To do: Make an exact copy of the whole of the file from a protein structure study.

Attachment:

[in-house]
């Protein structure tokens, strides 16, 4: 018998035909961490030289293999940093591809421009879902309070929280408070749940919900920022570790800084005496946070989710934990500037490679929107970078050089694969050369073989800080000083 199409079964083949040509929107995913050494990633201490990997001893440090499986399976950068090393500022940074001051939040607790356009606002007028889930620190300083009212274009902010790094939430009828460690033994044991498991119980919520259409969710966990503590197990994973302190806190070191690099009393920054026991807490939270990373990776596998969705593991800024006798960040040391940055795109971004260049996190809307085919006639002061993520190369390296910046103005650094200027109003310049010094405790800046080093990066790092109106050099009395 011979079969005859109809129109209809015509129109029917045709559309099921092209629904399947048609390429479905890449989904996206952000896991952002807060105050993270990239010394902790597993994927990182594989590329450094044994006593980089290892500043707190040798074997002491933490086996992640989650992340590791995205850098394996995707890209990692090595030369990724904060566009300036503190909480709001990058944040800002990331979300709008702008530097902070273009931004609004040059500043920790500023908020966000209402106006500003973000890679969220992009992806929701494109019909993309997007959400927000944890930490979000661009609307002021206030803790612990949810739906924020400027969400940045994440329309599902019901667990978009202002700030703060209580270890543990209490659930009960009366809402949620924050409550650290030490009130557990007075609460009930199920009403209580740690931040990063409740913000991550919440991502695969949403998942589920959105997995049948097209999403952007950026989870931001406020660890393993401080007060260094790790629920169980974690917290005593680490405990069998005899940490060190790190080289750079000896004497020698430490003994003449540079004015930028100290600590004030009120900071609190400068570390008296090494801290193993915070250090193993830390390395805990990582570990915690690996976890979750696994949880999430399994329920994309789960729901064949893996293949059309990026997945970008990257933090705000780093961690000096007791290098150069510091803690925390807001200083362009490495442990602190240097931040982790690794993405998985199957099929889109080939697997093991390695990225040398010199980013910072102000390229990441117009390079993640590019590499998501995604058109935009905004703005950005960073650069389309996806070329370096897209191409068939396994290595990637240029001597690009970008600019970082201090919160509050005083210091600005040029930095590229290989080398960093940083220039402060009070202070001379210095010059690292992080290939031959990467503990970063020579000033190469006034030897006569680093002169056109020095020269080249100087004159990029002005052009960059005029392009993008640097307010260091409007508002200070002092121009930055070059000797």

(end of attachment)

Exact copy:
[in-house]
């Protein structure tokens, strides 16, 4: 018998035909961490030289293999940093591809421009879902309070929280408070749940919900920022570790800084005496946070989710934990500037490679929107970078050089694969050369073989800080000083 199409079964083949040509929107995913050494990633201490990997001893440090499986399976950068090393500022940074001051939040607790356009606002007028889930620190300083009212274009902010790094939430009828460690033994044991498991119980919520259409969710966990503590197990994973302190806190070191690099009393920054026991807490939270990373990776596998969705593991800024006798960040040391940055795109971004260049996190809307085919006639002061993520190369390296910046103005650094200027109003310049010094405790800046080093990066790092109106050099009395 011979079969005859109809129109209809015509129109029917045709559309099921092209629904399947048609390429479905890449989904996206952000896991952002807060105050993270990239010394902790597993994927990182594989590329450094044994006593980089290892500043707190040798074997002491933490086996992640989650992340590791995205850098394996995707890209990692090595030369990724904060566009300036503190909480709001990058944040800002990331979300709008702008530097902070273009931004609004040059500043920790500023908020966000209402106006500003973000890679969220992009992806929701494109019909993309997007959400927000944890930490979000661009609307002021206030803790612990949810739906924020400027969400940045994440329309599902019901667990978009202002700030703060209580270890543990209490659930009960009366809402949620924050409550650290030490009130557990007075609460009930199920009403209580740690931040990063409740913000991550919440991502695969949403998942589920959105997995049948097209999403952007950026989870931001406020660890393993401080007060260094790790629920169980974690917290005593680490405990069998005899940490060190790190080289750079000896004497020698430490003994003449540079004015930028100290600590004030009120900071609190400068570390008296090494801290193993915070250090193993830390390395805990990582570990915690690996976890979750696994949880999430399994329920994309789960729901064949893996293949059309990026997945970008990257933090705000780093961690000096007791290098150069510091803690925390807001200083362009490495442990602190240097931040982790690794993405998985199957099929889109080939697997093991390695990225040398010199980013910072102000390229990441117009390079993640590019590499998501995604058109935009905004703005950005960073650069389309996806070329370096897209191409068939396994290595990637240029001597690009970008600019970082201090919160509050005083210091600005040029930095590229290989080398960093940083220039402060009070202070001379210095010059690292992080290939031959990467503990970063020579000033190469006034030897006569680093002169056109020095020269080249100087004159990029002005052009960059005029392009993008640097307010260091409007508002200070002092121009930055070059000797």